Divine Message: Unconditional Love and Non-judgment? But what about…?

If you have been following me, you are aware that Jesus called me to serve with him as part of a spiritual team. FYI, he is eager to co-partner with anyone who says “Use me.” Jesus is now my Spiritual Mentor/Guide and I’m blessed to receive Divine messages that are meant for everyone in order to help us all with our daily lives.

The following is one of my favorite messages I received when asking him how we can even consider loving our enemies!


IN SEVERAL MEDITATIONS, I received visions about the interconnecting web, stressing the importance for us to understand that we are all connected to everything else.

Then one time Jesus said what I thought is surely impossible.

“The greatest action you can send along this web is unconditional love and non-judgment.”

What? Unconditional love? Non-judgment? I didn’t understand how to do that, and I told him so. (Never be afraid to question; that merely means you don’t yet understand.) I admitted that I really didn’t even know what unconditional love and non-judgment meant. I mean, it would be easy, afterward, in spirit form, but as a human being living with other humans who don’t think alike or have the same value systems, I confessed I’m just not that good.

During the meditation, I continued to express my dilemma to Jesus:

“As a human being living on this earth, how can I express unconditional love and non-judgment to everyone everywhere all the time? That’s just not realistic,” I argued.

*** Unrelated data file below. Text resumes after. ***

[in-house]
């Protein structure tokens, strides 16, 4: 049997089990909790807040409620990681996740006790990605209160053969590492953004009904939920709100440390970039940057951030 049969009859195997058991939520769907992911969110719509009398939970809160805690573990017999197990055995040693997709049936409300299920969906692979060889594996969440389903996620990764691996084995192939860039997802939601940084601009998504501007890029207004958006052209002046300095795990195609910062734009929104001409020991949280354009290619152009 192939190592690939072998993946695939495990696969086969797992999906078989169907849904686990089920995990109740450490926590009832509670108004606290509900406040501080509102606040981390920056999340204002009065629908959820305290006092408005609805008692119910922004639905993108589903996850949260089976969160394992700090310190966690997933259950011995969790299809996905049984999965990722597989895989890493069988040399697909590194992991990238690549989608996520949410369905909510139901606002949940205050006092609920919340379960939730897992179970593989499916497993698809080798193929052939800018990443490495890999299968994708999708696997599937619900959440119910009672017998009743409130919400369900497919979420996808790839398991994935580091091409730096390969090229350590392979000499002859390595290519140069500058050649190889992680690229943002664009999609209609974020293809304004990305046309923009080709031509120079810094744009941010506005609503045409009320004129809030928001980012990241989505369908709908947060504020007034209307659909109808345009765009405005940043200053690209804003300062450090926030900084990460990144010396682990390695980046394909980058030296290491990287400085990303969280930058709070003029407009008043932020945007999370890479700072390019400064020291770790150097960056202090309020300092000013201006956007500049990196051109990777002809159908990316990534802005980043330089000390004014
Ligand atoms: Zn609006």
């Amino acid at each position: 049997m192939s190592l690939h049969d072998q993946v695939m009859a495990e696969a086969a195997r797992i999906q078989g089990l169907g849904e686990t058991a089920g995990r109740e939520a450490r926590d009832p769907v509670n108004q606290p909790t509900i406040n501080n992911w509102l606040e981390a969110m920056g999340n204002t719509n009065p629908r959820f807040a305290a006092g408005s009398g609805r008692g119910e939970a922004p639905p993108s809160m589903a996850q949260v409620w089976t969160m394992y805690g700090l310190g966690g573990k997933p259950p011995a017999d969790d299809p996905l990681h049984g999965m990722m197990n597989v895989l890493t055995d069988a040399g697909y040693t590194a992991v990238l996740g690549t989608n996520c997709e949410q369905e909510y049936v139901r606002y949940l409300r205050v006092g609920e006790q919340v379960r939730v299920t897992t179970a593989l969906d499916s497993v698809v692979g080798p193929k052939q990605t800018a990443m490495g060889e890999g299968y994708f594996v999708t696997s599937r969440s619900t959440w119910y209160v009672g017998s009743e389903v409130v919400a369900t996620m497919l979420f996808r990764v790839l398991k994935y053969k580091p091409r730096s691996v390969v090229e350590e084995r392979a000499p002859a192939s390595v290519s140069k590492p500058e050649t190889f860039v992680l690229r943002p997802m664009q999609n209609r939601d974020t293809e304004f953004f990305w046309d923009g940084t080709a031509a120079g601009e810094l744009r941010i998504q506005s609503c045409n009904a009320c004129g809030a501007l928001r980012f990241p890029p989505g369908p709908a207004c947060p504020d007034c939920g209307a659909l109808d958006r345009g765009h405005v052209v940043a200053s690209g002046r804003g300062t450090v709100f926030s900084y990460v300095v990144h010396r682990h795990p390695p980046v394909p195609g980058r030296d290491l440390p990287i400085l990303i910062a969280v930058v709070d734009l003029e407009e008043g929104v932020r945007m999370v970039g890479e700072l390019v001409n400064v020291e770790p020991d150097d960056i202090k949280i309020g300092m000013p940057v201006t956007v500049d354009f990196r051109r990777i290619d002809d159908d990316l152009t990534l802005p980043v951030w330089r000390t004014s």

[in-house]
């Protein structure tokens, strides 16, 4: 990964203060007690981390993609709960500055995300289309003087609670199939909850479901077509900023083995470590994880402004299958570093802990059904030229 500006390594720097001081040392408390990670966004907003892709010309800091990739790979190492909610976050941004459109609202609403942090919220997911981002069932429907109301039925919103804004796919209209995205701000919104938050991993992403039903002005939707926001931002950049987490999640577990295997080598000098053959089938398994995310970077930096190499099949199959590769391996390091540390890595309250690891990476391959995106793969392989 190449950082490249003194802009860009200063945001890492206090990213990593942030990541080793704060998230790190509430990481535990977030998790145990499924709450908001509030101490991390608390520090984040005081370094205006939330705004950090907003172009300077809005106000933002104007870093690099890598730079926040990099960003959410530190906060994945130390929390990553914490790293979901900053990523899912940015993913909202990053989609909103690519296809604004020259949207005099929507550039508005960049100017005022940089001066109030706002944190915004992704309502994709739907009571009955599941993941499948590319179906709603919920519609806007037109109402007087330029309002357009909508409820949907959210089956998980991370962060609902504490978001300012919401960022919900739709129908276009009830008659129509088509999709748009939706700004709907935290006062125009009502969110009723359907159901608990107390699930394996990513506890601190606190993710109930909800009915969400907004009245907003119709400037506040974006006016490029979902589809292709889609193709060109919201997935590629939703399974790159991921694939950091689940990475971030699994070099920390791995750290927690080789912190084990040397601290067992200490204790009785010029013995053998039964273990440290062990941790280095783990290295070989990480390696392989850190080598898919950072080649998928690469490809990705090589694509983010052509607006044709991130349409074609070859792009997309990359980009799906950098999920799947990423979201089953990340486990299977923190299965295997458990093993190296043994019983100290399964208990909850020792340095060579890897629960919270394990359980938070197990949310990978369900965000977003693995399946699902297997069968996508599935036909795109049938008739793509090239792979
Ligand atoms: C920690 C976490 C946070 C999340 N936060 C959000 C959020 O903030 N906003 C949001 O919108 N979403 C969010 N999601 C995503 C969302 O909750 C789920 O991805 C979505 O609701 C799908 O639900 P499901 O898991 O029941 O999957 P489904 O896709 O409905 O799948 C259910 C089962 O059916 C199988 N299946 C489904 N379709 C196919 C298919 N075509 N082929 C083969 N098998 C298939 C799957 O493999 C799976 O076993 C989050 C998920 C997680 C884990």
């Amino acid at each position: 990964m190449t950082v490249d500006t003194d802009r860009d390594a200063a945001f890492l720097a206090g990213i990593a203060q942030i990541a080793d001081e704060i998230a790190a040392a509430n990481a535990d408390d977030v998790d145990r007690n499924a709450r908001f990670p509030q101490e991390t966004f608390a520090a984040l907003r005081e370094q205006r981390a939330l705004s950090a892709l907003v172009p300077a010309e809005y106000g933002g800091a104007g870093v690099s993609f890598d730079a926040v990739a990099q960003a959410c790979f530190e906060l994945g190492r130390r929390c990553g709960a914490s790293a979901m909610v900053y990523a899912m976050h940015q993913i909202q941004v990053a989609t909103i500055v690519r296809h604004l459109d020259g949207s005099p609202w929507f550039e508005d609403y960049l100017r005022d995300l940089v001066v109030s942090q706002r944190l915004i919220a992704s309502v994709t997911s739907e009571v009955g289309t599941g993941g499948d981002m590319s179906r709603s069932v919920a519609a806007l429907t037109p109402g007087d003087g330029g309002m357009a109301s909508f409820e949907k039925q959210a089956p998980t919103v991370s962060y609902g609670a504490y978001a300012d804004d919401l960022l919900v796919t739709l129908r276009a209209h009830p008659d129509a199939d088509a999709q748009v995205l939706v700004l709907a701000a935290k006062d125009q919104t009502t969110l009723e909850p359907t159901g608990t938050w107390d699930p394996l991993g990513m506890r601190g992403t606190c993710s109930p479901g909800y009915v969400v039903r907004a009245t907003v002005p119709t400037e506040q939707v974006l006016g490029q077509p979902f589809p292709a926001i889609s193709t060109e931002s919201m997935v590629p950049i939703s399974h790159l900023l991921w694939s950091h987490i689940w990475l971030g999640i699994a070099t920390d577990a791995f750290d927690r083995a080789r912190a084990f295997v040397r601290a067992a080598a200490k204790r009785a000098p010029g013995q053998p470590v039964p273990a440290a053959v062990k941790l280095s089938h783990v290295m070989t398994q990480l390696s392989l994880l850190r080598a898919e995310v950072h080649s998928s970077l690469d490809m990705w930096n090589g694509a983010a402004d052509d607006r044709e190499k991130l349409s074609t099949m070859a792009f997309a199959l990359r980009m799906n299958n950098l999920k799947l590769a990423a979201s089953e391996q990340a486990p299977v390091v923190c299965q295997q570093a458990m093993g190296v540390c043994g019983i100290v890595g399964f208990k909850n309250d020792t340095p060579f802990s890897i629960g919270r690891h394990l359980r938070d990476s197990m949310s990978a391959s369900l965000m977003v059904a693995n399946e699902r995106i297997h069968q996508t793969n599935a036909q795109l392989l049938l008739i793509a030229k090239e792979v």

I sought to prove my assertion with opinions of how such a task is unattainable, getting more agitated and feeling more inadequate with each example:

“How can I love unconditionally people who are mean and hateful? When I see people slaughtering others because they disagree, perpetrators who claim they will not stop until we all believe as they do, I’m hurt. I’m angered. I don’t want to love those who seek our destruction. I’ll never be that perfect. Or people who kidnap children and abuse them, those who enjoy torturing people and animals, and—and politics!” I mentally shouted. “How can I love people who—”

“Start, with yourself” his voice whispered into my tirade,

I gasped. “Love myself? Without judgment?” Is that even possible?

I mulled about what he said. I thought of how many mistakes I had made and continue to make in life, and how I had unwittingly hurt people’s feelings, and that I was so far from perfect. Could I really love myself unconditionally, without judgment? To be honest, I wasn’t sure I could, but after thinking about what he said, I finally decided that with concentration and determination and some self-forgiveness, I could learn to love myself unconditionally and without judgment. That when I procrastinate, or unintentionally hurt someone, or let someone down, or don’t listen to the Divine as I should, I could love myself anyway.

Then immediately the vision in the meditation shifted.